From Grist (Heather Smith):
It was the late 1970s and Theo Colborn was, like pretty much everyone else in the ’70s, getting divorced. She was in her 50s and already retired from a career as a pharmacist.
She’d moved to a hobby farm that was close to the Rocky Mountain Biological Station in Colorado and volunteered as a field researcher, sampling water and insects for signs that they were picking up toxics released by mining operations in the area. When she thought about what she should do next with her life, the answer that came to her was “become an expert in water sampling techniques.”
So Colborn went back to school. In 1985, at 58, she graduated from the University of Wisconsin-Madison with a Ph.D. in zoology and minors in epidemiology, toxicology, and water chemistry. “I wanted to get the education,” she said, in a 1988 Frontline interview,”so that I could maybe undo some of the things that my generation basically foisted on society.”
By the time Colborn died yesterday, at the age of 87, she had immersed herself in decades of research — and inspired even more research — that sought to do just that. The many, many proposed BPA bans? Go back to the very beginning, and you’ll find Colborn. The concern over dwindling sperm counts? Same thing…
What Colborn was seeing was the result of a wide variety of synthetic chemicals that had come into being in the 1950s and ’60s. Even though they were present in the water at very low concentrations, they were subtly changing how the animals in that system developed — how their genes were programmed, how their cells differentiated and spread out through their bodies, and, ultimately, how they were able to survive and reproduce into the next generation. The healthy wildlife around the Great Lakes, often, were those animals that had grown up elsewhere and migrated as adults. When their offspring failed to reach adulthood, or couldn’t reproduce, they were replaced by a fresh fleet of new arrivals. The lakes looked healthy, in other words, but they were a death trap.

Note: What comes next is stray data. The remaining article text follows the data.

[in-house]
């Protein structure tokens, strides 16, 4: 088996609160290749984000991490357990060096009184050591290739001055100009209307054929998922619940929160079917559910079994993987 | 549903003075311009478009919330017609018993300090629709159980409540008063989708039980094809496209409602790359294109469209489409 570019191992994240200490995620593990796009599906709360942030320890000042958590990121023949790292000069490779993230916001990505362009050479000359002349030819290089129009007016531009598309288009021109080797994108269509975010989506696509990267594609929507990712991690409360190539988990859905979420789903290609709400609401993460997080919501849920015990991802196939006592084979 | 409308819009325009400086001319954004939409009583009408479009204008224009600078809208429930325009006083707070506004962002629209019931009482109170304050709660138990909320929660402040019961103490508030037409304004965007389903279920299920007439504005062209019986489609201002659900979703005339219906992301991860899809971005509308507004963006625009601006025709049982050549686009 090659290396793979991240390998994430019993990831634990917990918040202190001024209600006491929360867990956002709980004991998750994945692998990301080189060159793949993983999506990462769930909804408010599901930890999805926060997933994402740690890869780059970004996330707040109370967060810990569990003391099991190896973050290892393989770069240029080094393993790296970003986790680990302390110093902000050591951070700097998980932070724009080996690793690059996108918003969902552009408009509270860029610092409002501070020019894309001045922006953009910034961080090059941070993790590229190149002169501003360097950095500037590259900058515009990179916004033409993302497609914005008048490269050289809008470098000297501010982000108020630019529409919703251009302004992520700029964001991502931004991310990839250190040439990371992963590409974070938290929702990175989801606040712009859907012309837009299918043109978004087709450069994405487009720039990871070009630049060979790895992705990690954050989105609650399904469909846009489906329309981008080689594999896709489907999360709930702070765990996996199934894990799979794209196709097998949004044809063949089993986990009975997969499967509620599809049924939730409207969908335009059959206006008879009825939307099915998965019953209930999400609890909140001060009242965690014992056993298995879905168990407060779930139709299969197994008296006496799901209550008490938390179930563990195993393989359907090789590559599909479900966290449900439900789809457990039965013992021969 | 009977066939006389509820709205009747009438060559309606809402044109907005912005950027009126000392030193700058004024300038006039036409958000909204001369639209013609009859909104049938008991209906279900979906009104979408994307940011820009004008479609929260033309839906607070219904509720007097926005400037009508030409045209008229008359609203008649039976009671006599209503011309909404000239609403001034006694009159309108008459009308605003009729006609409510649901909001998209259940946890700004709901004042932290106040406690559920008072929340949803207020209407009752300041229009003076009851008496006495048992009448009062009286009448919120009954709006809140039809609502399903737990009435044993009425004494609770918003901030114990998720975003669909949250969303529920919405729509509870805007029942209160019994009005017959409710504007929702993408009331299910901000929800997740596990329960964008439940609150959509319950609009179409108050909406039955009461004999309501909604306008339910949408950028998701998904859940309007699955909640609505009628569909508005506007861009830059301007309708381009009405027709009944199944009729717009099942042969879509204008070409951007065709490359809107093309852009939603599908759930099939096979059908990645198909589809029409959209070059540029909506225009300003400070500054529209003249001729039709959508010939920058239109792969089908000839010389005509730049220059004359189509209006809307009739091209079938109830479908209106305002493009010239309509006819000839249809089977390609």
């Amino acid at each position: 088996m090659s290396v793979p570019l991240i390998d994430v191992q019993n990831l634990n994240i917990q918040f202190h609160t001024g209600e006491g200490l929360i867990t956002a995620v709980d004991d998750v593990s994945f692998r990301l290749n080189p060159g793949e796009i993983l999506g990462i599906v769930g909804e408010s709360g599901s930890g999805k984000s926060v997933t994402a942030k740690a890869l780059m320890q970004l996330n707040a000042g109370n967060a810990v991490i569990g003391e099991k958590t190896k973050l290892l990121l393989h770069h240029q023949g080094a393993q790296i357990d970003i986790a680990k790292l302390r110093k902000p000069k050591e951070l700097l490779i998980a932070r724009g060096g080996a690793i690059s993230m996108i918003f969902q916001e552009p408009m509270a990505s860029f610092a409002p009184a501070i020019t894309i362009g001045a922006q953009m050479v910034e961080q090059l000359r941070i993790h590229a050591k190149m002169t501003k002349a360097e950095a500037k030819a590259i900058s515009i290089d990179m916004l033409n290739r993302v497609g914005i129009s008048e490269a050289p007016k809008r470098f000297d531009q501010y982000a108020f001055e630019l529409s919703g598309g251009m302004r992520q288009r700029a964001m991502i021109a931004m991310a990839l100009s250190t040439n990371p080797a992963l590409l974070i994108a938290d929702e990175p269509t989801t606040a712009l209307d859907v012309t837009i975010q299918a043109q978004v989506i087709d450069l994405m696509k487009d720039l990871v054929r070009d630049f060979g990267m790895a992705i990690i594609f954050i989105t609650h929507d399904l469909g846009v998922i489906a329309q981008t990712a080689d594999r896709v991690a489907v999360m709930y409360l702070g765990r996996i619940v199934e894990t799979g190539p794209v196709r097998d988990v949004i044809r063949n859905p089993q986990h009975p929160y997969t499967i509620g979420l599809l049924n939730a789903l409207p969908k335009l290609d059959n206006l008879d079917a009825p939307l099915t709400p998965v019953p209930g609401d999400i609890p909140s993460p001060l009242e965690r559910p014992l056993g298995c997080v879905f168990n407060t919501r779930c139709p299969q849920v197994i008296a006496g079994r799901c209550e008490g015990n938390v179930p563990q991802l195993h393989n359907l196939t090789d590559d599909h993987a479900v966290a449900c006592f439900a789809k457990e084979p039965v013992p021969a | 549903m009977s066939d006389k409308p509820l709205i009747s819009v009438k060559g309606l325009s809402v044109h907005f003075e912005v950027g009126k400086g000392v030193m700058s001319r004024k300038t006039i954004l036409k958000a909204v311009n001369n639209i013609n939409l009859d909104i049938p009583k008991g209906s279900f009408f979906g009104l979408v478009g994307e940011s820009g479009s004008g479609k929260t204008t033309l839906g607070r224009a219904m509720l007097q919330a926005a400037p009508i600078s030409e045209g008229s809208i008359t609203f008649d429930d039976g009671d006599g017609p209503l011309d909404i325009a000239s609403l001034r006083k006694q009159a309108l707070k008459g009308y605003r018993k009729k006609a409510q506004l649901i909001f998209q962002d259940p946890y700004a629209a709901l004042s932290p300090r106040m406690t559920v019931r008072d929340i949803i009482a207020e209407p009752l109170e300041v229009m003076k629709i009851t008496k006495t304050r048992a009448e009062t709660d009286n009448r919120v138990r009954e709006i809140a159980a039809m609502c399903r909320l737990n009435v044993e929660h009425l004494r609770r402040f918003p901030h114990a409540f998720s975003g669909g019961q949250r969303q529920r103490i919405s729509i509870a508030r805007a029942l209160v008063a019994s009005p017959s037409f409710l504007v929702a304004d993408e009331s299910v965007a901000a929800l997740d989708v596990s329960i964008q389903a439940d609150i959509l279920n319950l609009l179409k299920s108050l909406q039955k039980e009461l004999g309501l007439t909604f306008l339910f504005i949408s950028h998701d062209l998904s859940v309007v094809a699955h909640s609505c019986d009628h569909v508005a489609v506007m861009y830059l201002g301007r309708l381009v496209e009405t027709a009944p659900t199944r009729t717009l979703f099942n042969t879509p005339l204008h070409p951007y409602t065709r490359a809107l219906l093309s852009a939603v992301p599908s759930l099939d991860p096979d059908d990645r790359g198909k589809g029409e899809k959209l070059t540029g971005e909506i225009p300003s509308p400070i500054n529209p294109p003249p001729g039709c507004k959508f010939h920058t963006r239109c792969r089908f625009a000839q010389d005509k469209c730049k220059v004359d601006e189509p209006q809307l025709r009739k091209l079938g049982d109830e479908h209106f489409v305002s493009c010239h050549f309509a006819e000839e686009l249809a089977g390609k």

Colborn credited this breakthrough, in part, to her unconventional scientific background.
I looked at it from an entirely different perspective. I looked at endocrinology differently. I began to look at toxicology. I was not trained in toxicology. I was trained in pharmacology until I went back to college to get my Ph.D. in my old age. Only then did I begin to sit in on toxicology courses.